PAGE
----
There is a lot of information on the internet about potential employers. Check with the state's Attorney General's site, the Better Business Bureau, Yelp, or Google Local for complaints against the business. Look at the state's Division of Corporations to see who is in charge and whether they are current in their registration (if they aren't it can be a sign they are not going to be around very long or simply an oversight). Go to their website, assuming they have on (and who doesn't these days) to see what their mission statement is, what aspects of the industry they deal in, potential new coworkers. All of this can give you tremendous insight into a potential employer, and can help you eliminate them from your to-apply-to list and save you the hassle now, plus headaches later on should you be hired only to realize it was a mistake to accept based on what you would have found during your research.

Ignoring specific requests and actions
     Each company looks for different things when it comes to the hiring process, so how do you know what you should be doing to grab their attention? Well, the best way to make yourself stand out is to give them exactly what they ask for. In many job ads, especially online, the employer asks for certain things to be provided, and by adhering to those requirements you show that you pay attention to detail and can follow direction. Many people simply look at the position and pay when searching through the job listings, and the people who screen the applicants look for the things they ask for specifically. So, if the company wants you to list specific software programs you are proficient in, tell them. If they want to know what salary requirements you have, tell them. If they ask for your GPA and/or standardized test scores tell them. One of the worst things you can do is ignore their specific requests, as they would not have spent the time making them part of the job advertisement if it wasn't important to them. If you can't do something as simple as this then how can you follow company procedures or protocols should you be hired?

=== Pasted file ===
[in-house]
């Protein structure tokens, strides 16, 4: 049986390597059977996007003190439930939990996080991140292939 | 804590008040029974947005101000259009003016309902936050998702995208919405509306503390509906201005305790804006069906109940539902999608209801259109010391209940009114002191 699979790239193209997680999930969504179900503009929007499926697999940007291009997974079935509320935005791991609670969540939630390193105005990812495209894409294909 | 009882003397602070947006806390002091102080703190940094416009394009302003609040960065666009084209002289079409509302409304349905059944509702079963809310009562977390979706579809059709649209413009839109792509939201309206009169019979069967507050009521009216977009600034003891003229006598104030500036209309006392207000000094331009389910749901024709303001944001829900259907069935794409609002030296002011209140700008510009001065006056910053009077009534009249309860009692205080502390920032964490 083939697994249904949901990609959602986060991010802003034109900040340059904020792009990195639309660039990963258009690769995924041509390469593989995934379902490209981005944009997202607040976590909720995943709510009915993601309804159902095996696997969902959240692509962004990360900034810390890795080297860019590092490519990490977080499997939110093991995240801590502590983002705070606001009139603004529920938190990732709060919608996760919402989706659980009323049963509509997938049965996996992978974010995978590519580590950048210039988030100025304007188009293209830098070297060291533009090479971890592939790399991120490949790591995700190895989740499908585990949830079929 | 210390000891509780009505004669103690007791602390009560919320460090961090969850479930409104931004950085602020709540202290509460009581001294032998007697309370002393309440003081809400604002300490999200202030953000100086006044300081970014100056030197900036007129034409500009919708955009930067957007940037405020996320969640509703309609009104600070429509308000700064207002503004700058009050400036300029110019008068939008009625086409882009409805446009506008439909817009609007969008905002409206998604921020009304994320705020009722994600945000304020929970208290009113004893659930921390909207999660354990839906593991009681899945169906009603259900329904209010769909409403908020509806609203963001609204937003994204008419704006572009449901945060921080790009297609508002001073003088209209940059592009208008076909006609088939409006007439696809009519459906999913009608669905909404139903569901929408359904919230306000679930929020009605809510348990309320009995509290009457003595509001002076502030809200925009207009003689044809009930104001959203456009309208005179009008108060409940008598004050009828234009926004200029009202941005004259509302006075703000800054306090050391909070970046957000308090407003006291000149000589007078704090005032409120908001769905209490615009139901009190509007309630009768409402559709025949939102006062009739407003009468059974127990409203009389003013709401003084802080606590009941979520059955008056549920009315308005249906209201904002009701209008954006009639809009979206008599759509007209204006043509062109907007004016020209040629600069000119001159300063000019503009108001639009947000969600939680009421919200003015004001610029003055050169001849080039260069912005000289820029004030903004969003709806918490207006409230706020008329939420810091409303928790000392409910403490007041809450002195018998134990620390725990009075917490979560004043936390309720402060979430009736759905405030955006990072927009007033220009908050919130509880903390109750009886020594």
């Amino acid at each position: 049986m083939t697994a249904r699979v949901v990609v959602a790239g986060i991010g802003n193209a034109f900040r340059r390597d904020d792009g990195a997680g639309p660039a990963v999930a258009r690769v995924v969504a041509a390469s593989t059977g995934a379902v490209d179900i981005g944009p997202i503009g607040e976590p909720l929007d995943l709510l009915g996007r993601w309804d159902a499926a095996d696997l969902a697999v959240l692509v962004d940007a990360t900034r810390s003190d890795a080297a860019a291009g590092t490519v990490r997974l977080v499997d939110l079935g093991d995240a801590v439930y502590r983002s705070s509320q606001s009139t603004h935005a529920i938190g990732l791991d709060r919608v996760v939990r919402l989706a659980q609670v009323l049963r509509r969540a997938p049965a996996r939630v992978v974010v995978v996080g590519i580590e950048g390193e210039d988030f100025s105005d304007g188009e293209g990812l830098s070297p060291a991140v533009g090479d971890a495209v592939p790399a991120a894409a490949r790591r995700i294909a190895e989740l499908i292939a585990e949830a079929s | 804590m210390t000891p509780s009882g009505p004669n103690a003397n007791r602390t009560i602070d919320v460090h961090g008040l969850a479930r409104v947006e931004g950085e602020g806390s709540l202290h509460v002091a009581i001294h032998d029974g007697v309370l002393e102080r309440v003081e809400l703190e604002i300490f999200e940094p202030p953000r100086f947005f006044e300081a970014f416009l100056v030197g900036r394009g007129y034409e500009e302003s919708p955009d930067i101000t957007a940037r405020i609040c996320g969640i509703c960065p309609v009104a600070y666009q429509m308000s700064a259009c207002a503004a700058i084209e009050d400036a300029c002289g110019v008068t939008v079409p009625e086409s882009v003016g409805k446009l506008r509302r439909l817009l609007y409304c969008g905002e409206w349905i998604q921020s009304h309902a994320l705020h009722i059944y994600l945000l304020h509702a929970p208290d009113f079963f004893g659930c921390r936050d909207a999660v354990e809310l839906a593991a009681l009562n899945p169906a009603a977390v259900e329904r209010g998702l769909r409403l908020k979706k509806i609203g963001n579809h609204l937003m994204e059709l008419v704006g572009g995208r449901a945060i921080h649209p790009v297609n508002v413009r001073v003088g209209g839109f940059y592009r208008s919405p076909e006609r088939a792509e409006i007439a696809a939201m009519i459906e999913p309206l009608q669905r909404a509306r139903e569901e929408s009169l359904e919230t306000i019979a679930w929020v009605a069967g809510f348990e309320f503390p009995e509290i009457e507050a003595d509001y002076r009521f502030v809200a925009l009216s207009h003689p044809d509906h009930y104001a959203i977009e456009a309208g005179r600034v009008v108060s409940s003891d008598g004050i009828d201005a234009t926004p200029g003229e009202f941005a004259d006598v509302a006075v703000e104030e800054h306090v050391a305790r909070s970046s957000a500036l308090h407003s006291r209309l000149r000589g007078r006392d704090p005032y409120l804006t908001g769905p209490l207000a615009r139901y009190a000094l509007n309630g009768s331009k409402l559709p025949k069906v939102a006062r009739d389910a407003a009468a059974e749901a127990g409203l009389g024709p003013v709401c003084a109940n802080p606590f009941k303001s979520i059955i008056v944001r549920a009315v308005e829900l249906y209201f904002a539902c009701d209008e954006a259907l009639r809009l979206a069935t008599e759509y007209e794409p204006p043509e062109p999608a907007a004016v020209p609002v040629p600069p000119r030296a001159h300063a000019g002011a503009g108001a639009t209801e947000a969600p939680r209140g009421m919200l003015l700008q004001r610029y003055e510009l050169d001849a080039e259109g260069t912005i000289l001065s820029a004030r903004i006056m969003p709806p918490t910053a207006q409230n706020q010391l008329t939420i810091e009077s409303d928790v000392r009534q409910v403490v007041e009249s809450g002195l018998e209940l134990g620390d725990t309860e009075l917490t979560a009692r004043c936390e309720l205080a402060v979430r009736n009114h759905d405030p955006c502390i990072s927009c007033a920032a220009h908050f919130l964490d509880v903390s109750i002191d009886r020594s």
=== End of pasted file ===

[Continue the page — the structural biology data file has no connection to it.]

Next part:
Thinking that a GPA alone means anything
     Lots of people go through their college careers trying to obtain a high GPA, thinking that it is the ultimate proof of hireability. The simple truth of the matter is that it isn't. Many students can reach such a goal through learning study techniques. The issue here is that there is a difference between being able to pass a test with high marks and actually learning the material. Employers want to know that you are able to apply what you supposedly learned to real world situations. The only thing a high grade point average represents with any certainty is an ability to retain information. Being able to use that information in practice is a more highly valued trait to employers. That is why in many industries, you must complete practical examination as part of the application process.

Being cocky/having a sense of entitlement